I was very excited when I found out (after months and months of Googling) to find out that he would be returning to Boston to promote the second book in the Nightmares! trilogy.
So again we (myself, my husband, a friend) trekked out to Boston, this time with nine month old J in tow, and listened to him read a chapter and answer questions from the audience.
My husband and I were a bit nervous about having our baby with us; we didn't want him to get cranky and become disruptive, but he did pretty good. And he was in good company, because another couple brought their three month old son with them.
It worked to our advantage too; since the event was on a school night, the audience members with children were shepherded to the front of the line. I think we only waited about 10 minutes before we got to see Mr. Segel.
I know that he has become incredibly popular and successful, but he seems like a very down-to-Earth guy- like he still can't believe he's famous. We brought our deluxe edition of the Freaks and Geeks series on DVD, which looks like a yearbook in the off-chance that he'd be willing to sign it. His assistant (during the signing anyways- not sure if she's actually affiliated with him) said that he was only to sign books, but when we showed him, he was glad we'd brought it, and actually asked "Do you want me to sign this?" and he did so happily.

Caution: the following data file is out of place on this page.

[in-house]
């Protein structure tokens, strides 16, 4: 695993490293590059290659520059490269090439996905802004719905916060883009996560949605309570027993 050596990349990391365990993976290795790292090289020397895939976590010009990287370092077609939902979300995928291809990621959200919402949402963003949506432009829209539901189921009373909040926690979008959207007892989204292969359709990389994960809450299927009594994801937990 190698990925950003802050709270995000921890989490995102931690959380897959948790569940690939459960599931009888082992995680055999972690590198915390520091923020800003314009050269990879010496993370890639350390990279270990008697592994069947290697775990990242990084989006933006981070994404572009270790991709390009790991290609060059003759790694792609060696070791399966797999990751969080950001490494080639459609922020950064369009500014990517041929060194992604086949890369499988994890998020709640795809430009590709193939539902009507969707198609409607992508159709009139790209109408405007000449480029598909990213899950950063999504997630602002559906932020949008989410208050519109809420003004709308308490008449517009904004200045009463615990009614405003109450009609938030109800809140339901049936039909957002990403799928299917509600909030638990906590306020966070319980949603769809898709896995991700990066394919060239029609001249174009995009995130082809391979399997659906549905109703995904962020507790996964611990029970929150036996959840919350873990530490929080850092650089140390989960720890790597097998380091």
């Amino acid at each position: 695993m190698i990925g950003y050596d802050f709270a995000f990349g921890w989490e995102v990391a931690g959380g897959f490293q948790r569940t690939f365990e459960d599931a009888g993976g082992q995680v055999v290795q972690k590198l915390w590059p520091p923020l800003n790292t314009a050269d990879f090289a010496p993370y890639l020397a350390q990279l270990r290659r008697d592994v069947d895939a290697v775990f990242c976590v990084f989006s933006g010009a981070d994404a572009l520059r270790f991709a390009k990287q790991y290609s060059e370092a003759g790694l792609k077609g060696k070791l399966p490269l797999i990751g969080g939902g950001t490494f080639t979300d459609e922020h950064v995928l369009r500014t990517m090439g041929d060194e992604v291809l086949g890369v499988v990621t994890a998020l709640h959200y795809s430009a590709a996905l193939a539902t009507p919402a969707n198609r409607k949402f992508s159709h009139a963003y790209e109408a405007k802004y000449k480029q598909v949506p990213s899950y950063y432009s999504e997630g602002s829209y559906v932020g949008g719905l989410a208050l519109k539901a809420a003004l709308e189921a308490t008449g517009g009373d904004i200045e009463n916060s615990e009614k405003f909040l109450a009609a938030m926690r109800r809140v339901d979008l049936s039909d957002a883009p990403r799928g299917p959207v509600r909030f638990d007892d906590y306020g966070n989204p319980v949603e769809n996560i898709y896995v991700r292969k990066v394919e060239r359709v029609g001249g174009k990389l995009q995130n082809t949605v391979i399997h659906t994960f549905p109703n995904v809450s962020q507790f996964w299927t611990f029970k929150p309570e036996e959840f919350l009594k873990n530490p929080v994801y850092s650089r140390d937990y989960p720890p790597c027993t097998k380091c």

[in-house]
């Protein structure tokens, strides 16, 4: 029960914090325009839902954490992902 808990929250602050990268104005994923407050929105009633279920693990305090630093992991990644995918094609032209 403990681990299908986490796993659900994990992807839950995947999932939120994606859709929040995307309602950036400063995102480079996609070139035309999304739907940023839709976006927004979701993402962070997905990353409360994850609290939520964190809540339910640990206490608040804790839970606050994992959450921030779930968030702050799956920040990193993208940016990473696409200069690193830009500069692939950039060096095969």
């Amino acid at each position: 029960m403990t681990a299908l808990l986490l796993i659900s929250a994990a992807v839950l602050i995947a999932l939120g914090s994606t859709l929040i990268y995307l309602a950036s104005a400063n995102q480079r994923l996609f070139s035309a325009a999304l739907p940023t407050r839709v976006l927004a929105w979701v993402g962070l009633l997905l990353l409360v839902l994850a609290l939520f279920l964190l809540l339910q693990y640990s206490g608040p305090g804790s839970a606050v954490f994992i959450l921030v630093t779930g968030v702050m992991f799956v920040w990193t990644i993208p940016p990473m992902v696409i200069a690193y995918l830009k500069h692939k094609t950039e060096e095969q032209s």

I'm crossing my fingers that he'll visit again for the final installment of the Nightmares! trilogy.
Lastly, I read an article recently regarding celebrity authors. The article lambasted this category of books, claiming that because actors already have an established fan base, that publishing houses eagerly take these projects because of the dollar signs, rather than eschewing them in favor of books by 'real' authors, who spend years crafting their manuscripts and refining the art of writing.
But just because someone is an actor doesn't mean he doesn't have any ideas worth writing about, right? Kristen Miller co-authors these books with him, and he openly states that she helps him translate his ideas into novel form since he's used to writing screenplays. I think it'd be wrong if he didn't acknowledge this fact, but since he does, isn't that confirming that creating children's stories is an art?
He mentioned that he's hoping to write a YA book next and I know I'd read it.